Designing Women ran from 1986 to 1993 and women were at the forefront. Julia Sugarbaker, Suzanne Sugarbaker, Mary Jo Shively, and Charlene Frazier-Stillfield, played by Dixie Carter, Delta Burke, Annie Potts, and Jean Smart, respectively, worked at a designing firm that Julia owned. Their attire was impeccable and vibrant. The living room was a centerpiece of creativity and this show utilized and harnessed the power of its actresses through the power of conversation.
I always loved when Suzanne pronounced Julia like it was spelled Joolya. It was snarky and showed the bond between them with Suzanne being the younger sister. All of the characters had a unique presence, even as they were all Southern white women.
I am fascinated by this show going above the grain in this era. Divorce, racism, women’s right to choose, sexual preference, grief, marriage, home ownership, and physical abuse were just some of the storylines. Each was handled with a care that resonated with the audience. The show did not become an after-school special. Shows today act like they are revolutionary showcasing societal issues when a blueprint has already been put in place. The season 2 premiere exemplifies watching a woman run for office on values and passion. Today, that is being done at a glacial pace. The wherewithal to forecast what will be seen for generations to come takes skill.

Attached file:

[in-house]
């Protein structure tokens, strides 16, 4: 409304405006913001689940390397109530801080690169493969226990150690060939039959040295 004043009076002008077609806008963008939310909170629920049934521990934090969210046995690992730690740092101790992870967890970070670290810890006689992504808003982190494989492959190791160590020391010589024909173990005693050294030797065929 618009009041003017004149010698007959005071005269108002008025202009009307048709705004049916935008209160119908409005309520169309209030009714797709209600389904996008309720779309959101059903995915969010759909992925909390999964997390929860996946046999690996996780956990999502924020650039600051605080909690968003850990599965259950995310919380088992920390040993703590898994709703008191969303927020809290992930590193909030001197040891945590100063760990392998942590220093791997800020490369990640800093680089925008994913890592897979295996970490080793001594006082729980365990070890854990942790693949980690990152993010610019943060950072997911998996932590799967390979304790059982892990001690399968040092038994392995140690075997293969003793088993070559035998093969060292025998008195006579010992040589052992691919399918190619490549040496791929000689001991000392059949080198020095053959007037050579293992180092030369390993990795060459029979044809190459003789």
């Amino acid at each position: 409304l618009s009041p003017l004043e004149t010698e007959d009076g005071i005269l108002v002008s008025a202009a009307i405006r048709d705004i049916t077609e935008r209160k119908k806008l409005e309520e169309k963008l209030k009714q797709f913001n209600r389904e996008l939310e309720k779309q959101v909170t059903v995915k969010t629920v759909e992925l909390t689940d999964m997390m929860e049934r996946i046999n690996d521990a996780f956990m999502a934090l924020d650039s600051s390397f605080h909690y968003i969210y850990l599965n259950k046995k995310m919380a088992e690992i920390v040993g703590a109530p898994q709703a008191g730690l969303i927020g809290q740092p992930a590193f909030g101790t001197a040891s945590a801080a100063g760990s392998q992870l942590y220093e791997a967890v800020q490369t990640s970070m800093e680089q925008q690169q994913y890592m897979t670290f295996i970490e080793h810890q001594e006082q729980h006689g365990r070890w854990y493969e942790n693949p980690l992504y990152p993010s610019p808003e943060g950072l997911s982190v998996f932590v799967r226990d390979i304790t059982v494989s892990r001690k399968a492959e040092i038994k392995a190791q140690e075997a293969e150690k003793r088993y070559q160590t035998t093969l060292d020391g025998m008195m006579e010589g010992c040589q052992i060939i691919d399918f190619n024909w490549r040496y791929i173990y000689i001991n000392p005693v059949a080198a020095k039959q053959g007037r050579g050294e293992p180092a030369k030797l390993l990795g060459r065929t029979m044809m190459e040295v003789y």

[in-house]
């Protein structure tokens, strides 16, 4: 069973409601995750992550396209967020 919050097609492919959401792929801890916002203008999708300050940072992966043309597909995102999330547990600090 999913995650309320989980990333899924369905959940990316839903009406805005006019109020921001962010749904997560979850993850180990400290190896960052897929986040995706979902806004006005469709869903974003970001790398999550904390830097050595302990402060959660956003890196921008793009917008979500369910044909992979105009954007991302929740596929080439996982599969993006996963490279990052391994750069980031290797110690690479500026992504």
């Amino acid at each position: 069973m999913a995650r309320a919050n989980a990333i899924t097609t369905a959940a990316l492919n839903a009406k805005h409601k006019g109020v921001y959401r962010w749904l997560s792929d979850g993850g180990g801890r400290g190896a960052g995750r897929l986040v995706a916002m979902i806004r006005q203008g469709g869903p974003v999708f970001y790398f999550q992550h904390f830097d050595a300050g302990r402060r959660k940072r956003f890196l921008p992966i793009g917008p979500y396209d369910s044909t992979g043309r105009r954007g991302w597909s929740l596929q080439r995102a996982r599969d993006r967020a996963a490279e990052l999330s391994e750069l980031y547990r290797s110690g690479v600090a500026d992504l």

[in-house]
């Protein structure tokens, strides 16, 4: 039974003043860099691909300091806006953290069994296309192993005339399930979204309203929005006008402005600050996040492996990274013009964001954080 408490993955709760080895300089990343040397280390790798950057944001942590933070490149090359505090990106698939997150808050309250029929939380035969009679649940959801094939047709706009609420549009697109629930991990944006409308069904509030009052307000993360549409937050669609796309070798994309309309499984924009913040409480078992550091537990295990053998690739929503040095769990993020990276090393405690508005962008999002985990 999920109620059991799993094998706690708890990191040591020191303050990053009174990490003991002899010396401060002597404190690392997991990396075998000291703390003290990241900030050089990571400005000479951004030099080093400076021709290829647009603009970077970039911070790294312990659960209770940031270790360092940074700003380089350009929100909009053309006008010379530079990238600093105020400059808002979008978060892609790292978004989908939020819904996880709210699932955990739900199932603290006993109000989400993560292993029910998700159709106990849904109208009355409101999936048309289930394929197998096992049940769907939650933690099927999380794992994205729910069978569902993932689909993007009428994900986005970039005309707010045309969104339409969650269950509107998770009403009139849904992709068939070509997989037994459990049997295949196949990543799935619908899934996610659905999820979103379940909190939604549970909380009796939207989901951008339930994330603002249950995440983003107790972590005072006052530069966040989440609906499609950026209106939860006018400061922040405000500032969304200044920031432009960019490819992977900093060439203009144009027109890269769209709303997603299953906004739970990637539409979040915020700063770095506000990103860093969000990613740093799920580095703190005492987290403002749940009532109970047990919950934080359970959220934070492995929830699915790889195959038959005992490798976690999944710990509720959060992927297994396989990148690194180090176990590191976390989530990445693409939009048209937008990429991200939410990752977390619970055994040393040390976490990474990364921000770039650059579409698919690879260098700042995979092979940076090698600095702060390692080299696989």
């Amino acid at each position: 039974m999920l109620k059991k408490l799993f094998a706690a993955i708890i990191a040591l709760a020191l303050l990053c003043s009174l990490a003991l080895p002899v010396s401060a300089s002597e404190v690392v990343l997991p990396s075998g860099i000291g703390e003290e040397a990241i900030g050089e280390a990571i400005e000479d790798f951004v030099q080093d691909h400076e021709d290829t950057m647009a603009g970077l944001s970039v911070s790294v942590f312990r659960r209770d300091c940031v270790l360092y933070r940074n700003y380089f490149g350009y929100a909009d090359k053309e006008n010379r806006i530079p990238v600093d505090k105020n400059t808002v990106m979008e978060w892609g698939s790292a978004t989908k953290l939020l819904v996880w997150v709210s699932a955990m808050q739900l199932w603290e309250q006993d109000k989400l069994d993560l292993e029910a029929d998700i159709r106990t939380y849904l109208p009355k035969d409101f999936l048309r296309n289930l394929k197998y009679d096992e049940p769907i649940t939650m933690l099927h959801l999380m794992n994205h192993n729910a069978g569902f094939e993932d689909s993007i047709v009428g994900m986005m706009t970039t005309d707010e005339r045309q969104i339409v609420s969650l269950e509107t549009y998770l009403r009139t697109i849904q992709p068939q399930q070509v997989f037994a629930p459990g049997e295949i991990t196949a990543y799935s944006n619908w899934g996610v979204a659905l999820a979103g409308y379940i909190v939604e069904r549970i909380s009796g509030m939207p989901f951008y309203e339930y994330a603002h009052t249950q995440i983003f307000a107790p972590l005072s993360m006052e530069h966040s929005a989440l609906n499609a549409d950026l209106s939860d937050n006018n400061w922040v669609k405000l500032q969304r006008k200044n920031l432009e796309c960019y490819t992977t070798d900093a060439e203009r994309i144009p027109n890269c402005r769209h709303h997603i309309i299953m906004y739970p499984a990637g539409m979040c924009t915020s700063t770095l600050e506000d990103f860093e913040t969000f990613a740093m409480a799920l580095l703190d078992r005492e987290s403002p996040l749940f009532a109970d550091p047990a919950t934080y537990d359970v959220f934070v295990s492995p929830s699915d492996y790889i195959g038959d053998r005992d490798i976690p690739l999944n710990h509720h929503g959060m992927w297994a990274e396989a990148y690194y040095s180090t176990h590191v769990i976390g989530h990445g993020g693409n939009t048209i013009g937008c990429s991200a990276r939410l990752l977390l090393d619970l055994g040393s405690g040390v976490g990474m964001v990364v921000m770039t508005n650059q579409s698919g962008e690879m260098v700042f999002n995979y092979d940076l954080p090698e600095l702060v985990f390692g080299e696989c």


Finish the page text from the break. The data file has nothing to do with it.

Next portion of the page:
Anthony Bouvier, played by Meshach Taylor, was a formerly incarcerated Black man. He would be the butt of a joke. He was in on the joke without looking like a clown. Anthony gained experiences to elevate his life. He was not a victim nor the teacher of Civil Rights. He became a lifeline when most Black men would have been an afterthought to these women.
Bernice Clifton, played by Alice Ghostley, was my favorite character. The audience roared with claps and cheers when Bernice entered. She was no-nonsense yet clueless. She was an outlier character the series needed.
Keeping a sitcom like Designing Women consistent can prove difficult. With main actors leaving, continuing the energy means building on the show’s strengths. Introducing new characters has to be instinctively done as it is in this sitcom.
Being ridiculous yet poignant is a line most work cannot draw on. To continue with the falsehood that women are not funny keeps you in the past. I encourage you to watch the pilot of Designing Women for its captivating measure of sisterhood, empowerment, and independence and great outfits.
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